Forum for Science, Industry and Business

Sponsored by:     3M 
Search our Site:


Holograms set for greatness

A new technique that combines optical plates to manipulate laser light improves the quality of holograms

Holography makes use of the peculiar properties of laser light to record and later recreate three-dimensional images, adding depth to conventionally flat pictures.

A scanning mirror (right) redirects green laser light onto a tiled holographic plate (top) to produce high-quality three-dimensional images.
Copyright : 2013 A*STAR Data Storage Institute

Zhi Ming Abel Lum and co©workers at the A*STAR Data Storage Institute, Singapore, have now developed a method for increasing the number of pixels that constitute a hologram, thus enabling larger and more realistic three-dimensional images1.

Holographic imaging works by passing a laser beam through a plate on which an encoded pattern, known as a hologram, is stored or recorded. The laser light scatters from features on the plate in a way that gives the impression of a real three-dimensional object. With the help of a scanning mirror, the system built by Lum and his co-workers combines 24 of these plates to generate a hologram consisting of 377.5 million pixels. A previous approach by a different team only managed to achieve approximately 100 million pixels.

The researchers patterned the plates, made of a liquid-crystal material on a silicon substrate, with a computer-generated hologram. Conventionally, holograms are recorded by scattering a laser beam off a real object. ¡°Holograms can also be mathematically calculated,¡± explains Lum. ¡°This avoids problems, such as vibrations, associated with the conventional recording method that may reduce the quality of the final reconstructed image.¡±

Each plate, also called a spatial light modulator (SLM), consisted of an array of 1,280 by 1,024 pixels ¡ª 1.3 million in total. Simply stacking the plates to increase the total number of pixels, however, created ¡®optical gaps¡¯ between them. As a workaround, the researchers tiled 24 SLMs into an 8 by 3 array on two perpendicular mounting plates separated by an optical beam splitter. They then utilized a scanning mirror to direct the laser light from the combined SLM array to several predetermined positions, just as if they had all been stacked seamlessly together (see image).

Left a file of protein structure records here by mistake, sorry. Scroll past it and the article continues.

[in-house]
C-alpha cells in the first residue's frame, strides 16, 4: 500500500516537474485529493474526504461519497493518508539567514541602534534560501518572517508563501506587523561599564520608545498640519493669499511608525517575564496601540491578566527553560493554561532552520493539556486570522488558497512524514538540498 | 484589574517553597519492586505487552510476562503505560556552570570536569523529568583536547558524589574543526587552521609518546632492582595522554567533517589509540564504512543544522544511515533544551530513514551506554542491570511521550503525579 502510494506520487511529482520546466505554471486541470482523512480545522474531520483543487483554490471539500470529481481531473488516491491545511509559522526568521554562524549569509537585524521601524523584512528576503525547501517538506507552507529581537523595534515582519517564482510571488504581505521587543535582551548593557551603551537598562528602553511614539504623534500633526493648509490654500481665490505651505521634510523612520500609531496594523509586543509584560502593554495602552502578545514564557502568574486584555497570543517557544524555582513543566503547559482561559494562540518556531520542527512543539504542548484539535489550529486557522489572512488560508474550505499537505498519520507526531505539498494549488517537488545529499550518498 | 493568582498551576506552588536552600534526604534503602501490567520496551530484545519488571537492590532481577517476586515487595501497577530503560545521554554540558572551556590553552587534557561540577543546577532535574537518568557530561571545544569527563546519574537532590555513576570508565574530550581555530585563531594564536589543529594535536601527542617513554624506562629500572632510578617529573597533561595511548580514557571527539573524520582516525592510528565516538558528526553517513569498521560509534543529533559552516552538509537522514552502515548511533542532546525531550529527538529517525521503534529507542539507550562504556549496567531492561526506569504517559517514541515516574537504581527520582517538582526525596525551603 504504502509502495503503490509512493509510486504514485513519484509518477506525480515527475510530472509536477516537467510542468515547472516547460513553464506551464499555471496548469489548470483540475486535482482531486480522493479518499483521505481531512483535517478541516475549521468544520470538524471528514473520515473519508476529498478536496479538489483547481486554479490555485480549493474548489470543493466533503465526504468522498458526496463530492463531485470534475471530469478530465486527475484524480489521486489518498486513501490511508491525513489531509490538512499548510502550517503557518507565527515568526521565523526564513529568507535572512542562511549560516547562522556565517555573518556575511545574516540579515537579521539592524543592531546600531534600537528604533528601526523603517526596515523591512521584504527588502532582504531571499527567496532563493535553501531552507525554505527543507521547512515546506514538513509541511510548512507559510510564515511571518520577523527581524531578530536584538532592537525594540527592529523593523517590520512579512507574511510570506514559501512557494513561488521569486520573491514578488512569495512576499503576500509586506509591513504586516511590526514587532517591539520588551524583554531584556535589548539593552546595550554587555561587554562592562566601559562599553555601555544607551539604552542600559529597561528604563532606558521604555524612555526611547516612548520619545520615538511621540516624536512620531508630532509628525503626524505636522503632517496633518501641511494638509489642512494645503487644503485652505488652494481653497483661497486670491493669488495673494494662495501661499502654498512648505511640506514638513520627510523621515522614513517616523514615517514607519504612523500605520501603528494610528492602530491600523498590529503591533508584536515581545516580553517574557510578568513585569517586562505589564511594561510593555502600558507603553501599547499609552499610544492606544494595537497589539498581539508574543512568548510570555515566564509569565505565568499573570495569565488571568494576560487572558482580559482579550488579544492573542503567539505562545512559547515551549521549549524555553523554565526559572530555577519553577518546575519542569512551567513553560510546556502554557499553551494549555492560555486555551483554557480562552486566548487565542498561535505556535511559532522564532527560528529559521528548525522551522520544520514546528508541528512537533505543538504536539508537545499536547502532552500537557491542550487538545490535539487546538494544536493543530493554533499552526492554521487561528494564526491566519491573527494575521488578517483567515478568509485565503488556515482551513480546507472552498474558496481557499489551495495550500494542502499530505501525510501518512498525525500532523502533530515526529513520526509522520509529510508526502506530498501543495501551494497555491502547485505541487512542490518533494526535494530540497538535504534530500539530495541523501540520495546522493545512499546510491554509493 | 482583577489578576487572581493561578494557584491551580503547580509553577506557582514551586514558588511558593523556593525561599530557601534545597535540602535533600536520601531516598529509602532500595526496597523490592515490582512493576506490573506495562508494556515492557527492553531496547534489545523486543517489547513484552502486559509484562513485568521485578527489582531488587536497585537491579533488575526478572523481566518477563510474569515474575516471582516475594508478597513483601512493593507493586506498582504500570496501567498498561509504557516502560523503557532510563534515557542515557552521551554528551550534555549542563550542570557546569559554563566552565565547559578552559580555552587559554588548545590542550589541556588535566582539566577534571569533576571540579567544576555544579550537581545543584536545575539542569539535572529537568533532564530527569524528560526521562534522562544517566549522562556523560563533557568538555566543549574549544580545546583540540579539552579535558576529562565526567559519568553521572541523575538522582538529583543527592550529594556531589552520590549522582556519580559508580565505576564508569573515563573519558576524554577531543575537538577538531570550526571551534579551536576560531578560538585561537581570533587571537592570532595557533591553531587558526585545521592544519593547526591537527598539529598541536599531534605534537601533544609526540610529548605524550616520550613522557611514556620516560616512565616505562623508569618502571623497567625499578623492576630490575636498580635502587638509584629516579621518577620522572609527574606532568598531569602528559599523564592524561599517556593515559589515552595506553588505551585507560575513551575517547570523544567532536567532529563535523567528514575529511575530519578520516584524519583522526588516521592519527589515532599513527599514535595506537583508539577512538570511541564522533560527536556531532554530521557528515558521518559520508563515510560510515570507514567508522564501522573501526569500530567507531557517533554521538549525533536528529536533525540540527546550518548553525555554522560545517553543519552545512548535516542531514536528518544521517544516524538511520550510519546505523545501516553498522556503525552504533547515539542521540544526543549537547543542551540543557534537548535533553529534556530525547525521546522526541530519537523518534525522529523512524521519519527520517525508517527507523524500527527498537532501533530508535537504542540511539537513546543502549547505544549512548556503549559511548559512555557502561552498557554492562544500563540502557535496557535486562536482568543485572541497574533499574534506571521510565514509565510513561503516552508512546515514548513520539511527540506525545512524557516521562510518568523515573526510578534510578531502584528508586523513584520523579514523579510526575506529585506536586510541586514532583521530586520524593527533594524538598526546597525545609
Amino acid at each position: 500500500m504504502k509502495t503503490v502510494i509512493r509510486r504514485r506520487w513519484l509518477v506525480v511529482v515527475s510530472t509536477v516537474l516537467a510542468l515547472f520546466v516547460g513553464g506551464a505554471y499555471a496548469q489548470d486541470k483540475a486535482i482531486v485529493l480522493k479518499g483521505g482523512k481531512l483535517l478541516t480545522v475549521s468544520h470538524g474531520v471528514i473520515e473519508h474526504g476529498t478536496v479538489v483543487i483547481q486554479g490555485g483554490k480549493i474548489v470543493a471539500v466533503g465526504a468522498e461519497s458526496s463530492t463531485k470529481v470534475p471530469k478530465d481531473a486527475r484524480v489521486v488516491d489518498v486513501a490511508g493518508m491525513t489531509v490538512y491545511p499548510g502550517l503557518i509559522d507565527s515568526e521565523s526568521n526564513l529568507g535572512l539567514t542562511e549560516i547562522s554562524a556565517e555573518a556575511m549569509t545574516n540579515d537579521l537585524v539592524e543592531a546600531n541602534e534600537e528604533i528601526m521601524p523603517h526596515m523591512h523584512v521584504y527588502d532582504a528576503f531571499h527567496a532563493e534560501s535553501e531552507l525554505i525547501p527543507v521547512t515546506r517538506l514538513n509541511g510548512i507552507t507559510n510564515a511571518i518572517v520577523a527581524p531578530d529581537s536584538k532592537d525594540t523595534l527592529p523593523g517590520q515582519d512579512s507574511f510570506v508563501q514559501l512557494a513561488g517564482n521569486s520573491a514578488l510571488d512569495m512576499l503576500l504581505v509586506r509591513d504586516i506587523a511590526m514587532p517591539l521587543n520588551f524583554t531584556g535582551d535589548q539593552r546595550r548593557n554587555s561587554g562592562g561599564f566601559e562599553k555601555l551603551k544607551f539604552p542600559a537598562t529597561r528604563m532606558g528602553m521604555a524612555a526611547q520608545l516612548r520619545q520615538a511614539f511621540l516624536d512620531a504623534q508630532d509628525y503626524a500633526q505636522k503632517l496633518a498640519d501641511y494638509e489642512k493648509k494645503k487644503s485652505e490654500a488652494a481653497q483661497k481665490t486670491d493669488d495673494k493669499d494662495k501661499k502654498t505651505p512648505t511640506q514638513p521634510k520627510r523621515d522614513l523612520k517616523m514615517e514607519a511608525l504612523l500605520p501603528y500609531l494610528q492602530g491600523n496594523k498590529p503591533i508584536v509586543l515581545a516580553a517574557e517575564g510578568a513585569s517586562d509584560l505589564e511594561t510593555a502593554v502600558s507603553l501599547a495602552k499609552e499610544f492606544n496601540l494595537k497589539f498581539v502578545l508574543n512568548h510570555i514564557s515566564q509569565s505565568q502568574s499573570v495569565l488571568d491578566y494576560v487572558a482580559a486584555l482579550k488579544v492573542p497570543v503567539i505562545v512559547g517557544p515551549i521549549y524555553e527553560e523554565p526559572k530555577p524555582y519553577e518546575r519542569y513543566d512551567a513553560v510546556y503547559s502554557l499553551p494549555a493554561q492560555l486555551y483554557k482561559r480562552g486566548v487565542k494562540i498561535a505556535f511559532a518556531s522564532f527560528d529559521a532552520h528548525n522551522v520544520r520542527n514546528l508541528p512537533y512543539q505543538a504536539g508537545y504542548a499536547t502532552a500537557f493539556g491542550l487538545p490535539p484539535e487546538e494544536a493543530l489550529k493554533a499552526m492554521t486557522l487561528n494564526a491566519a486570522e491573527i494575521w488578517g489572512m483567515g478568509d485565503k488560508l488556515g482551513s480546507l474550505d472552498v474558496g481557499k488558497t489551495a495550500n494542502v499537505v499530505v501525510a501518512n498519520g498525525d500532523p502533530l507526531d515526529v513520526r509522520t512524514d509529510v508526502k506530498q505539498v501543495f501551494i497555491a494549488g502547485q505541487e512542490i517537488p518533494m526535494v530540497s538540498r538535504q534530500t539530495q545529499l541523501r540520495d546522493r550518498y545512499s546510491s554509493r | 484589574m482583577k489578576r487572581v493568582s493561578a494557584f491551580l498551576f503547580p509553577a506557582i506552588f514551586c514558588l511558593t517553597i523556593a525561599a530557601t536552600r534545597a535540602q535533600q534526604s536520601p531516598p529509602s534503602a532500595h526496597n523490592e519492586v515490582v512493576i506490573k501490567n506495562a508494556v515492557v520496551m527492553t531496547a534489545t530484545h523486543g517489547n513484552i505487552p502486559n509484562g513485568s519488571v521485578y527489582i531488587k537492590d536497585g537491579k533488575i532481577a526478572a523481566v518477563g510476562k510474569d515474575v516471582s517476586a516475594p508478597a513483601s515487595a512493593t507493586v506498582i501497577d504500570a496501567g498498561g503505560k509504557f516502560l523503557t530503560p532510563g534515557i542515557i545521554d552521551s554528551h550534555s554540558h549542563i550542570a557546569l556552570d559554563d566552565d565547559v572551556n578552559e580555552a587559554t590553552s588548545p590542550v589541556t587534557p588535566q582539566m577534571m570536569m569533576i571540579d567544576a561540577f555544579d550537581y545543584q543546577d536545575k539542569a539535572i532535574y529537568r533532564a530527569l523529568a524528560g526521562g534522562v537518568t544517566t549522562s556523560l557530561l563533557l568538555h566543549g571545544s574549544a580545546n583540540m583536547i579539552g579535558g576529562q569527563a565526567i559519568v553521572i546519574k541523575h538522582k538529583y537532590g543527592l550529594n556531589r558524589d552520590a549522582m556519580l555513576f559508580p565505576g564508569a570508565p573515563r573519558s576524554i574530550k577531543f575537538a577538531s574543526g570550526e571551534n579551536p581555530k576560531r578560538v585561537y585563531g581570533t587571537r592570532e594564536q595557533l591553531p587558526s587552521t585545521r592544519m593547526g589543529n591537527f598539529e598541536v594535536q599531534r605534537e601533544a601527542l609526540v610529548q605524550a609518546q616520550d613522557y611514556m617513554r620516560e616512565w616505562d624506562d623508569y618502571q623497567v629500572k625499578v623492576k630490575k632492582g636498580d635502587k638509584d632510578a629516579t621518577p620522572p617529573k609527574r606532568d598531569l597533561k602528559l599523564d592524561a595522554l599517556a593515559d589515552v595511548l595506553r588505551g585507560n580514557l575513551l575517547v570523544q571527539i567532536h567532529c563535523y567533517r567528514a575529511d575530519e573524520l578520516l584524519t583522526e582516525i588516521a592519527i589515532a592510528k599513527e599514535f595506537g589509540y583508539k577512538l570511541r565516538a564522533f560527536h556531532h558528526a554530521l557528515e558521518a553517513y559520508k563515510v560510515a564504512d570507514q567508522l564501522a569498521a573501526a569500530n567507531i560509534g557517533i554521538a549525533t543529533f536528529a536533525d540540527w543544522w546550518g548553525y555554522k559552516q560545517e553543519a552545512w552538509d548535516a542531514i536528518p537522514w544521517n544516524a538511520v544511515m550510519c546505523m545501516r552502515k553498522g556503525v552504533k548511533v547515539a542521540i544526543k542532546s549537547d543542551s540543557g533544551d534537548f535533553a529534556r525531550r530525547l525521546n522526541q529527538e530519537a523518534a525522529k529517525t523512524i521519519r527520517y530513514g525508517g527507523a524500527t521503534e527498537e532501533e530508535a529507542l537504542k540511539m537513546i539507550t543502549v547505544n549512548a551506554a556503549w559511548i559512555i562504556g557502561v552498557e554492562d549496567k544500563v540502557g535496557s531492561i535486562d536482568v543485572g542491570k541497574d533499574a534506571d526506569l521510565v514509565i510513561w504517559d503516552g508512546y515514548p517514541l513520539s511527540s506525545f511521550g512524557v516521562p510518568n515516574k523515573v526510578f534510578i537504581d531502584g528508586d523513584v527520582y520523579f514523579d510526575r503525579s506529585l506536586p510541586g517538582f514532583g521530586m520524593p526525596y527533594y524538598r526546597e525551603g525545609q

The team demonstrated that by shining green laser light onto this composite holographic plate, they could create three-dimensional objects that replayed at a rate of 60 frames per second in a 10 by 3-inch (25 by 7.5-centimeter) display window.

This relatively simple approach for increasing the pixel count of holograms should help researchers develop three-dimensional holographic displays that are much more realistic than those commercially available at present. ¡°Our next step is to improve this ¡®tiling¡¯ approach to further scale up the number of pixels of the hologram, which will lead to a larger holographic image,¡± says Lum.

Journal information

Lum, Z. M. A., Liang, X. A., Pan, Y. C., Zheng, R. T. & Xu, X. W. Increasing pixel count of holograms for three-dimensional holographic display by optical scan-tiling. Optical Engineering 52, 015802 (2013).

A*STAR Research | Research asia research news
Further information:

More articles from Physics and Astronomy:

nachricht Move over, lasers: Scientists can now create holograms from neutrons, too
21.10.2016 | National Institute of Standards and Technology (NIST)

nachricht Finding the lightest superdeformed triaxial atomic nucleus
20.10.2016 | The Henryk Niewodniczanski Institute of Nuclear Physics Polish Academy of Sciences